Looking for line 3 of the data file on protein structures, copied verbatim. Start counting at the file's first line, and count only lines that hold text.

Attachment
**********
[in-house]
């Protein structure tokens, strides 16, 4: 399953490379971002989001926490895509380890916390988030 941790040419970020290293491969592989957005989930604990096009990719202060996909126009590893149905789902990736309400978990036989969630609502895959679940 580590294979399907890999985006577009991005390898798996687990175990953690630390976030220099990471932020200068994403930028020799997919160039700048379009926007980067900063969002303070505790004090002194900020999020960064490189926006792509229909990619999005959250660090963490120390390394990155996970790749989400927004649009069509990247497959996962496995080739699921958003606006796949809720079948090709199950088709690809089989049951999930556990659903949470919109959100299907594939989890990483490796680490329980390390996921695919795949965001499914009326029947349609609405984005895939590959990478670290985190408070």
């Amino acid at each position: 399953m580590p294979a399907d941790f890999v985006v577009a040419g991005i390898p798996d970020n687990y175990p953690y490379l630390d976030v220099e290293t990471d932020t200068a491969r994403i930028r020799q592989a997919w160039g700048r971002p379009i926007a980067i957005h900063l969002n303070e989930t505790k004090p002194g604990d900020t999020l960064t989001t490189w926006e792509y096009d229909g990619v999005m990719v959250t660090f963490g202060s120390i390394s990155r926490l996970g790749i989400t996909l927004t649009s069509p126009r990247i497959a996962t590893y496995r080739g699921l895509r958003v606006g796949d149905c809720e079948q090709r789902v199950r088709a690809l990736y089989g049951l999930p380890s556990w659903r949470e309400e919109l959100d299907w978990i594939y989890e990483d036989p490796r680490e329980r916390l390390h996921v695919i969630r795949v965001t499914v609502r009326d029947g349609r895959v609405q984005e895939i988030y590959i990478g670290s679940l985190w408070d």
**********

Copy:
């Amino acid at each position: 399953m580590p294979a399907d941790f890999v985006v577009a040419g991005i390898p798996d970020n687990y175990p953690y490379l630390d976030v220099e290293t990471d932020t200068a491969r994403i930028r020799q592989a997919w160039g700048r971002p379009i926007a980067i957005h900063l969002n303070e989930t505790k004090p002194g604990d900020t999020l960064t989001t490189w926006e792509y096009d229909g990619v999005m990719v959250t660090f963490g202060s120390i390394s990155r926490l996970g790749i989400t996909l927004t649009s069509p126009r990247i497959a996962t590893y496995r080739g699921l895509r958003v606006g796949d149905c809720e079948q090709r789902v199950r088709a690809l990736y089989g049951l999930p380890s556990w659903r949470e309400e919109l959100d299907w978990i594939y989890e990483d036989p490796r680490e329980r916390l390390h996921v695919i969630r795949v965001t499914v609502r009326d029947g349609r895959v609405q984005e895939i988030y590959i990478g670290s679940l985190w408070d």